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"It's much easier to learn how to read from a television than from a book, if no one in your town knows how to read."

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"That makes sense. What a good policy." 

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"And there's lots of educational programming-- about handwashing and exclusive breastfeeding and what kind of diseases you should tell the health worker about-- and also things about being Good, like respecting women and following the laws and not hating people because they look different from you. And also, like, TV shows that teach people what it's like to be in a city and depict families with two or three kids so people don't have so many and that kind of thing. It's hard to do all that with books if people can't read."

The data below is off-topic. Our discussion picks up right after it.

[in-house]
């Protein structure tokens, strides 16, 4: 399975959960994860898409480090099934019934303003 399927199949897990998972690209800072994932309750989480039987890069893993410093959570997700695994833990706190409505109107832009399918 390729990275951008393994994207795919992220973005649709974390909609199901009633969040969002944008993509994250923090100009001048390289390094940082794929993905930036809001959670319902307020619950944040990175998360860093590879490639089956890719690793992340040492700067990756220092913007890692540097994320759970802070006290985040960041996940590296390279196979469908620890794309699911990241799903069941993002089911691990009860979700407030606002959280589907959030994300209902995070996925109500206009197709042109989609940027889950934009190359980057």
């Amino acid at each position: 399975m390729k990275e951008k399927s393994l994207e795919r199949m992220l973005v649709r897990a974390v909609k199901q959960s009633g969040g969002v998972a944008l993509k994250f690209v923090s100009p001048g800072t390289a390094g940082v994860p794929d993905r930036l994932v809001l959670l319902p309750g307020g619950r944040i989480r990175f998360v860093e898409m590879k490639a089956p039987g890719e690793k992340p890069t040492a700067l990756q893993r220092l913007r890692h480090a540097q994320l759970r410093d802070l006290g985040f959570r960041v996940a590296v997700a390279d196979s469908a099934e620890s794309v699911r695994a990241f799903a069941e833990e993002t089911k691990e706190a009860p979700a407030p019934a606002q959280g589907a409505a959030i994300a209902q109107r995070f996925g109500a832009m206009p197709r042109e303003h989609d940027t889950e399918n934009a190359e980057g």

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"Yeah, that's good." If you had asked him a year ago whether a culture with so little divine guidance would still care about morality at all he would have deeply underestimated these people by assuming they'd all be like him. "Why do you want people to have fewer kids, though?" 

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"If moms have lots of kids they get sick, especially if they don't have good medical care and are making do with a health worker once every three months. And if moms are busy taking care of kids all the time they can't get a job, and a lot of women want jobs. And if there are too many kids then there will be less food and space for everyone. It doesn't matter so much right now in the richer countries but in the medieval countries that don't have great fertilizer access if there are too many babies then some of the babies starve in a bad year."